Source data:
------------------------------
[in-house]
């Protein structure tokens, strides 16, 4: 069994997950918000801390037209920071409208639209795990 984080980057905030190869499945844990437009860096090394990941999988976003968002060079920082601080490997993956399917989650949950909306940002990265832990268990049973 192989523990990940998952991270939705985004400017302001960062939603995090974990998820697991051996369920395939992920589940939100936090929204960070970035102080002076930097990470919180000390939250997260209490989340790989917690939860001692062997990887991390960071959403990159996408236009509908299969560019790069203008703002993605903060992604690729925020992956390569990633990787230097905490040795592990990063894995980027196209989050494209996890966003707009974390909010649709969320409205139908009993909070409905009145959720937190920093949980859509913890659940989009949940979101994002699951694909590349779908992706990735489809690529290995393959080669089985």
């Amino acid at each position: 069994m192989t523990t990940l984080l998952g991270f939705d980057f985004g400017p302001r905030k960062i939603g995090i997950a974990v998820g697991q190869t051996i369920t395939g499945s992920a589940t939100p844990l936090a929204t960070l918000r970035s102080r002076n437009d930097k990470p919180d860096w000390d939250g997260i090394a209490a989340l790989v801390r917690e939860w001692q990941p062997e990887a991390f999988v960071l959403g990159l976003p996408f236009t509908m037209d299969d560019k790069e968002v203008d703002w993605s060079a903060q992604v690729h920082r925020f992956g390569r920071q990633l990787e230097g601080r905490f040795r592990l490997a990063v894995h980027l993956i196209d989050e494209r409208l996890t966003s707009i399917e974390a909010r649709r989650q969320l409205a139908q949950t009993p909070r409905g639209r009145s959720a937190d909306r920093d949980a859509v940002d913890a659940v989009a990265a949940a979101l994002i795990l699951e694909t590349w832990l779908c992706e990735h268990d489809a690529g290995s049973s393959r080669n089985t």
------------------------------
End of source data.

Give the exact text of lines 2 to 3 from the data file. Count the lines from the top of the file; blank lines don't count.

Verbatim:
């Protein structure tokens, strides 16, 4: 069994997950918000801390037209920071409208639209795990 984080980057905030190869499945844990437009860096090394990941999988976003968002060079920082601080490997993956399917989650949950909306940002990265832990268990049973 192989523990990940998952991270939705985004400017302001960062939603995090974990998820697991051996369920395939992920589940939100936090929204960070970035102080002076930097990470919180000390939250997260209490989340790989917690939860001692062997990887991390960071959403990159996408236009509908299969560019790069203008703002993605903060992604690729925020992956390569990633990787230097905490040795592990990063894995980027196209989050494209996890966003707009974390909010649709969320409205139908009993909070409905009145959720937190920093949980859509913890659940989009949940979101994002699951694909590349779908992706990735489809690529290995393959080669089985």
């Amino acid at each position: 069994m192989t523990t990940l984080l998952g991270f939705d980057f985004g400017p302001r905030k960062i939603g995090i997950a974990v998820g697991q190869t051996i369920t395939g499945s992920a589940t939100p844990l936090a929204t960070l918000r970035s102080r002076n437009d930097k990470p919180d860096w000390d939250g997260i090394a209490a989340l790989v801390r917690e939860w001692q990941p062997e990887a991390f999988v960071l959403g990159l976003p996408f236009t509908m037209d299969d560019k790069e968002v203008d703002w993605s060079a903060q992604v690729h920082r925020f992956g390569r920071q990633l990787e230097g601080r905490f040795r592990l490997a990063v894995h980027l993956i196209d989050e494209r409208l996890t966003s707009i399917e974390a909010r649709r989650q969320l409205a139908q949950t009993p909070r409905g639209r009145s959720a937190d909306r920093d949980a859509v940002d913890a659940v989009a990265a949940a979101l994002i795990l699951e694909t590349w832990l779908c992706e990735h268990d489809a690529g290995s049973s393959r080669n089985t």